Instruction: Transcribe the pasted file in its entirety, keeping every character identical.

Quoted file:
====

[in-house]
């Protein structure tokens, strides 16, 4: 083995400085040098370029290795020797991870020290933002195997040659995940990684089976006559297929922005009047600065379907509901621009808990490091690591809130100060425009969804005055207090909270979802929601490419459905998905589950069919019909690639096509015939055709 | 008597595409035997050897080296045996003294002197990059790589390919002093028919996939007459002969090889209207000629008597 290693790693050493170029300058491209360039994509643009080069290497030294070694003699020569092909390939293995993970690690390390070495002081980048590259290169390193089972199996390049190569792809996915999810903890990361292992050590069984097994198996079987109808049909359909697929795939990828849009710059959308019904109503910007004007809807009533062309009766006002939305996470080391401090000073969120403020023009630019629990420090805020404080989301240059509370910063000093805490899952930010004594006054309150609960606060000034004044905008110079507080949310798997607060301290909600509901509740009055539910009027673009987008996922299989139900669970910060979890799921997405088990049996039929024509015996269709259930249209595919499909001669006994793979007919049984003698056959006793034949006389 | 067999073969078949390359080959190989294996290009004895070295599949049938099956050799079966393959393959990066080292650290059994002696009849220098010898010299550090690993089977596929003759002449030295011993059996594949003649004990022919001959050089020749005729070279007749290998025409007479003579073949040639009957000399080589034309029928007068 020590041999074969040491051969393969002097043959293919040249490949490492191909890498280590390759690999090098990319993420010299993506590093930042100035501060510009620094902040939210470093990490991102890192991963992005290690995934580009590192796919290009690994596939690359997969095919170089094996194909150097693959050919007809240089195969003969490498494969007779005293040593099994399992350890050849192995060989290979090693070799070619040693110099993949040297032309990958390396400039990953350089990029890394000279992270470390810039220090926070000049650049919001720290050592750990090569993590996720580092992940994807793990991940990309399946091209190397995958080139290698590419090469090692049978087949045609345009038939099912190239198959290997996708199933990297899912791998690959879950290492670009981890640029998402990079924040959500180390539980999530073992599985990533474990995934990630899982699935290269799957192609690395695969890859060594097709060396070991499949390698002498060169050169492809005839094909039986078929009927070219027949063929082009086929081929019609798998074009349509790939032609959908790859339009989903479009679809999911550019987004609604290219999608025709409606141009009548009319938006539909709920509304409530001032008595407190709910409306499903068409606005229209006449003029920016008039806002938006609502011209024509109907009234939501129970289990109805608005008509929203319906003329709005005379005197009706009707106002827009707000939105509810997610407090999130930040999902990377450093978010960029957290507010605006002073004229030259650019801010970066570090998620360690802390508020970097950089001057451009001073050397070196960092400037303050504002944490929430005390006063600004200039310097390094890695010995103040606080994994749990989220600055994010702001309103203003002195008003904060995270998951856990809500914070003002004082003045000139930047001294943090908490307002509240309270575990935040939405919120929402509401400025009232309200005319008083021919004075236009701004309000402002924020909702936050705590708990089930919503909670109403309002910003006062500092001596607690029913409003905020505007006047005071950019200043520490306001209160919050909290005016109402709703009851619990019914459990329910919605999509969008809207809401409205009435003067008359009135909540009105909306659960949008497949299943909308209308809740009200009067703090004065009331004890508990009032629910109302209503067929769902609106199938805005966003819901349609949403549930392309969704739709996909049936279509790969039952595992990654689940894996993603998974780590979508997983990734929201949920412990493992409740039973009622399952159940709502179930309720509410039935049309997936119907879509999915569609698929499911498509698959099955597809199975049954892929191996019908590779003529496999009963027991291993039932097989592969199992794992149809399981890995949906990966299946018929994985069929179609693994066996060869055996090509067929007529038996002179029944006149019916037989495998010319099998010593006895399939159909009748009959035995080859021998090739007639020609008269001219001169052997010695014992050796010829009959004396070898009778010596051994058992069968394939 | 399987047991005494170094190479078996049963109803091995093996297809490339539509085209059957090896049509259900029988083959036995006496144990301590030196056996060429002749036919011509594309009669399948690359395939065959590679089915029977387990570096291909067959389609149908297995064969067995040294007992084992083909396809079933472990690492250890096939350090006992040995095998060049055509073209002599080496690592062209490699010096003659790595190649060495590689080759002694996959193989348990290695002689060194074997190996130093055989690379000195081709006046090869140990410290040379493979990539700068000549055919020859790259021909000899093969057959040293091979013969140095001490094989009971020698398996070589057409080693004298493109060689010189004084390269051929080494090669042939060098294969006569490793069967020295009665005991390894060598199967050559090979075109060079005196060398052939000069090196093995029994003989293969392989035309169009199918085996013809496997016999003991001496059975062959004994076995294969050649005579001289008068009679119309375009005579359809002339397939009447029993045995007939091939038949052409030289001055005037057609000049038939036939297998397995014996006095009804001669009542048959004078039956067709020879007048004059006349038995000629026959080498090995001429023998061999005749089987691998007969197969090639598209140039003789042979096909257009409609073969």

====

[in-house]
């Protein structure tokens, strides 16, 4: 083995400085040098370029290795020797991870020290933002195997040659995940990684089976006559297929922005009047600065379907509901621009808990490091690591809130100060425009969804005055207090909270979802929601490419459905998905589950069919019909690639096509015939055709 | 008597595409035997050897080296045996003294002197990059790589390919002093028919996939007459002969090889209207000629008597 290693790693050493170029300058491209360039994509643009080069290497030294070694003699020569092909390939293995993970690690390390070495002081980048590259290169390193089972199996390049190569792809996915999810903890990361292992050590069984097994198996079987109808049909359909697929795939990828849009710059959308019904109503910007004007809807009533062309009766006002939305996470080391401090000073969120403020023009630019629990420090805020404080989301240059509370910063000093805490899952930010004594006054309150609960606060000034004044905008110079507080949310798997607060301290909600509901509740009055539910009027673009987008996922299989139900669970910060979890799921997405088990049996039929024509015996269709259930249209595919499909001669006994793979007919049984003698056959006793034949006389 | 067999073969078949390359080959190989294996290009004895070295599949049938099956050799079966393959393959990066080292650290059994002696009849220098010898010299550090690993089977596929003759002449030295011993059996594949003649004990022919001959050089020749005729070279007749290998025409007479003579073949040639009957000399080589034309029928007068 020590041999074969040491051969393969002097043959293919040249490949490492191909890498280590390759690999090098990319993420010299993506590093930042100035501060510009620094902040939210470093990490991102890192991963992005290690995934580009590192796919290009690994596939690359997969095919170089094996194909150097693959050919007809240089195969003969490498494969007779005293040593099994399992350890050849192995060989290979090693070799070619040693110099993949040297032309990958390396400039990953350089990029890394000279992270470390810039220090926070000049650049919001720290050592750990090569993590996720580092992940994807793990991940990309399946091209190397995958080139290698590419090469090692049978087949045609345009038939099912190239198959290997996708199933990297899912791998690959879950290492670009981890640029998402990079924040959500180390539980999530073992599985990533474990995934990630899982699935290269799957192609690395695969890859060594097709060396070991499949390698002498060169050169492809005839094909039986078929009927070219027949063929082009086929081929019609798998074009349509790939032609959908790859339009989903479009679809999911550019987004609604290219999608025709409606141009009548009319938006539909709920509304409530001032008595407190709910409306499903068409606005229209006449003029920016008039806002938006609502011209024509109907009234939501129970289990109805608005008509929203319906003329709005005379005197009706009707106002827009707000939105509810997610407090999130930040999902990377450093978010960029957290507010605006002073004229030259650019801010970066570090998620360690802390508020970097950089001057451009001073050397070196960092400037303050504002944490929430005390006063600004200039310097390094890695010995103040606080994994749990989220600055994010702001309103203003002195008003904060995270998951856990809500914070003002004082003045000139930047001294943090908490307002509240309270575990935040939405919120929402509401400025009232309200005319008083021919004075236009701004309000402002924020909702936050705590708990089930919503909670109403309002910003006062500092001596607690029913409003905020505007006047005071950019200043520490306001209160919050909290005016109402709703009851619990019914459990329910919605999509969008809207809401409205009435003067008359009135909540009105909306659960949008497949299943909308209308809740009200009067703090004065009331004890508990009032629910109302209503067929769902609106199938805005966003819901349609949403549930392309969704739709996909049936279509790969039952595992990654689940894996993603998974780590979508997983990734929201949920412990493992409740039973009622399952159940709502179930309720509410039935049309997936119907879509999915569609698929499911498509698959099955597809199975049954892929191996019908590779003529496999009963027991291993039932097989592969199992794992149809399981890995949906990966299946018929994985069929179609693994066996060869055996090509067929007529038996002179029944006149019916037989495998010319099998010593006895399939159909009748009959035995080859021998090739007639020609008269001219001169052997010695014992050796010829009959004396070898009778010596051994058992069968394939 | 399987047991005494170094190479078996049963109803091995093996297809490339539509085209059957090896049509259900029988083959036995006496144990301590030196056996060429002749036919011509594309009669399948690359395939065959590679089915029977387990570096291909067959389609149908297995064969067995040294007992084992083909396809079933472990690492250890096939350090006992040995095998060049055509073209002599080496690592062209490699010096003659790595190649060495590689080759002694996959193989348990290695002689060194074997190996130093055989690379000195081709006046090869140990410290040379493979990539700068000549055919020859790259021909000899093969057959040293091979013969140095001490094989009971020698398996070589057409080693004298493109060689010189004084390269051929080494090669042939060098294969006569490793069967020295009665005991390894060598199967050559090979075109060079005196060398052939000069090196093995029994003989293969392989035309169009199918085996013809496997016999003991001496059975062959004994076995294969050649005579001289008068009679119309375009005579359809002339397939009447029993045995007939091939038949052409030289001055005037057609000049038939036939297998397995014996006095009804001669009542048959004078039956067709020879007048004059006349038995000629026959080498090995001429023998061999005749089987691998007969197969090639598209140039003789042979096909257009409609073969």